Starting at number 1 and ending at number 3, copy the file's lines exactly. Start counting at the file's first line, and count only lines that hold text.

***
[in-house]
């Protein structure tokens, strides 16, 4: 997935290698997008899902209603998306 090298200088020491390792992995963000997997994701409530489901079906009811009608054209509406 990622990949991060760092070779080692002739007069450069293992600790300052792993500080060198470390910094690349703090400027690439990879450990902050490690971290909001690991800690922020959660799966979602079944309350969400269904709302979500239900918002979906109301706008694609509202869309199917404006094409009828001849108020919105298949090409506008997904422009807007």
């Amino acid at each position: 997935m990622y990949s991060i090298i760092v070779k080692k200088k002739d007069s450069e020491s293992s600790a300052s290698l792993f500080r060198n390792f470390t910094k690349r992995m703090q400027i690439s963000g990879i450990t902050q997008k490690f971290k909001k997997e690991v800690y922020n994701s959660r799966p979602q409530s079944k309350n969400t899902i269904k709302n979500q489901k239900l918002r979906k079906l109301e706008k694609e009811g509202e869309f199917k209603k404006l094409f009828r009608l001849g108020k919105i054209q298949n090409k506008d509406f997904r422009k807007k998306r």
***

[in-house]
């Protein structure tokens, strides 16, 4: 997935290698997008899902209603998306 090298200088020491390792992995963000997997994701409530489901079906009811009608054209509406 990622990949991060760092070779080692002739007069450069293992600790300052792993500080060198470390910094690349703090400027690439990879450990902050490690971290909001690991800690922020959660799966979602079944309350969400269904709302979500239900918002979906109301706008694609509202869309199917404006094409009828001849108020919105298949090409506008997904422009807007």
């Amino acid at each position: 997935m990622y990949s991060i090298i760092v070779k080692k200088k002739d007069s450069e020491s293992s600790a300052s290698l792993f500080r060198n390792f470390t910094k690349r992995m703090q400027i690439s963000g990879i450990t902050q997008k490690f971290k909001k997997e690991v800690y922020n994701s959660r799966p979602q409530s079944k309350n969400t899902i269904k709302n979500q489901k239900l918002r979906k079906l109301e706008k694609e009811g509202e869309f199917k209603k404006l094409f009828r009608l001849g108020k919105i054209q298949n090409k506008d509406f997904r422009k807007k998306r």